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Coalition says users were shut out of drug decriminalization proposal, demands redo

OTTAWA — Advocates are calling on the federal government and the City of Vancouver to halt the march toward possible drug decriminalization in the city, saying the process excludes users and demands a do-over.

OTTAWA — Advocates are calling on the federal government and the City of Vancouver to halt the march toward possible drug decriminalization in the city, saying the process excludes users and demands a do-over.

In a letter to federal Health Minister Patty Hajdu and the Vancouver and British Columbia working groups on decriminalization, a coalition of 15 organizations said the current proposal must be scrapped immediately or risks reproducing the harms of prohibition.

"We cannot abide by the phony 'Vancouver Model' of decriminalization and refuse to be tokenized in petty political bids," reads the letter from groups representing users.

"We want decriminalization — but on our terms, not the terms of the police and politicians."

The group says police have an oversized role in developing the so-called Vancouver model and that the thresholds that define simple possession are too low in the latest submission to Ottawa.

The letter comes after the Vancouver Area Network of Drug Users' (VANDU) board of directors resigned from the city's decriminalization working group Monday. A morning meeting between the working group and Health Canada officials confirmed that the board's input "is not being taken seriously," VANDU said in a statement.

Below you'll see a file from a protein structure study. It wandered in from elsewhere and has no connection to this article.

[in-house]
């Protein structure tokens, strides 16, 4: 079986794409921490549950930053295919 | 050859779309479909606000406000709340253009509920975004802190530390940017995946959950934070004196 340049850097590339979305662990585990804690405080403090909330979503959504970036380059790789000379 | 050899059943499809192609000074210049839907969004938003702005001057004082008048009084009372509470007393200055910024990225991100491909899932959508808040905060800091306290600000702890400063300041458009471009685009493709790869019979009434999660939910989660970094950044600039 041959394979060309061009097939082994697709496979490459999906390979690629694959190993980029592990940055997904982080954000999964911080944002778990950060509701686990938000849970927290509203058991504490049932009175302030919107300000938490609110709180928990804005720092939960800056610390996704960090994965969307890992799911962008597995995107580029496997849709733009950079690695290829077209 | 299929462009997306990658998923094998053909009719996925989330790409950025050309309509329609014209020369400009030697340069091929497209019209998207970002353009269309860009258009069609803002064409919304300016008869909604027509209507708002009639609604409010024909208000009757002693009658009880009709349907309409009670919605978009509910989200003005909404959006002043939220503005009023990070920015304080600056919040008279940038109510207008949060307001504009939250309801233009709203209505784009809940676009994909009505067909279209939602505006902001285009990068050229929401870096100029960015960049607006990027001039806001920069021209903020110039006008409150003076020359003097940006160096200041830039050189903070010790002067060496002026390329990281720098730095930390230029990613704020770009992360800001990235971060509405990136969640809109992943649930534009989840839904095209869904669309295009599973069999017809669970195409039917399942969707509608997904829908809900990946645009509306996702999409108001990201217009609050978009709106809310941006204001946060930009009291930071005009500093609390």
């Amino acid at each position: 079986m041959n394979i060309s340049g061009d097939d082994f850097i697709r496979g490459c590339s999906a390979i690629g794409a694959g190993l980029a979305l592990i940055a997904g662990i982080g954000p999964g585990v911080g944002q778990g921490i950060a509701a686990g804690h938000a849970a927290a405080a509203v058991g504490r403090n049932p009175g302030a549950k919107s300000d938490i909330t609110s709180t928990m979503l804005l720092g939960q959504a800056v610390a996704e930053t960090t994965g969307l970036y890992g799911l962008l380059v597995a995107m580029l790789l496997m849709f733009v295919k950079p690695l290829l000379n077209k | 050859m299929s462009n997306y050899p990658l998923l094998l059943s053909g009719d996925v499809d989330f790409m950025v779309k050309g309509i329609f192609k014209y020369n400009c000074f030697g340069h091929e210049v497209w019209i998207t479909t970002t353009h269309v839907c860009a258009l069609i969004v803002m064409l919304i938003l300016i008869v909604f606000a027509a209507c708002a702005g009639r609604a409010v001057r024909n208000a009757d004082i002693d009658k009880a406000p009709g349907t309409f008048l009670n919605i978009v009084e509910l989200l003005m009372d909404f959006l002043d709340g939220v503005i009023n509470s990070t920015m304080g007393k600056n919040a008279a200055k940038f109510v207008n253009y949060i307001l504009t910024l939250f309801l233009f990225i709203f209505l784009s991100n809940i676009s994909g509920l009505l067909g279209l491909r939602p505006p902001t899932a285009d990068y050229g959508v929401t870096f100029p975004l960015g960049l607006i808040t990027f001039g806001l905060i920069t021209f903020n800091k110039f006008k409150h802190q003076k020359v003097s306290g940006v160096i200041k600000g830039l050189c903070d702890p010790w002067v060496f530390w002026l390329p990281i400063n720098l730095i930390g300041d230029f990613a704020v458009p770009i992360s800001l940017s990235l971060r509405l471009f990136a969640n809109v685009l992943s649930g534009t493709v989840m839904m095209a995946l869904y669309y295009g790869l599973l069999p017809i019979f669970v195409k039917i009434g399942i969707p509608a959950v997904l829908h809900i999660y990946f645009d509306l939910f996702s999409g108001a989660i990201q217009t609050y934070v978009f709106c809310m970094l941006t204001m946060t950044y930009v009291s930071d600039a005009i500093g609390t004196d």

The open letter also comes ahead of a planned submission on decriminalization to the federal Health Department this Friday.

Health Canada is currently working with Vancouver on the city's request for exemption from criminal provisions on simple possession of small amounts of drugs.

Vancouver has been the epicentre of an opioid crisis that saw B.C. record 1,176 illicit drug overdose deaths in 2020 — the highest ever in a single year — and more than 7,000 deaths since a public health emergency was declared in April 2016.

Mayor Kennedy Stewart said officials "respect the views of VANDU and other groups."

"The proposed thresholds are a starting point and will be monitored and evaluated as more data become available," Stewart said in a statement.

He said the city's application to Health Canada is grounded in local data — though VANDU argues the figures are outdated — and aimed at reducing stigma to achieve a "fully health-focused approach to substance use."

"As with many pioneering projects, efforts must be made to find consensus between a variety of groups with often vastly differing opinions," Stewart added.

In an emailed statement, Hajdu stressed that "substance use is a health issue, not a moral one." Police are among the "relevant stakeholders," along with Vancouver Coastal Health, the city and the province, she said.

The coalition is demanding the Vancouver Police Department take a backseat in discussions and asking the city to raise the proposed drug thresholds from a supposed three-day supply.

"The police and city officials and health officials go off into a room and prepare something and then they show it to us as they’re about to send it to Health Canada," said VANDU representative Garth Mullins in a news conference Tuesday.

"That is a focus group ... That is not co-design," he said. "That is a decriminalization regime designed by and for police, and it is a Trojan horse to recriminalize us on the other side of its implementation."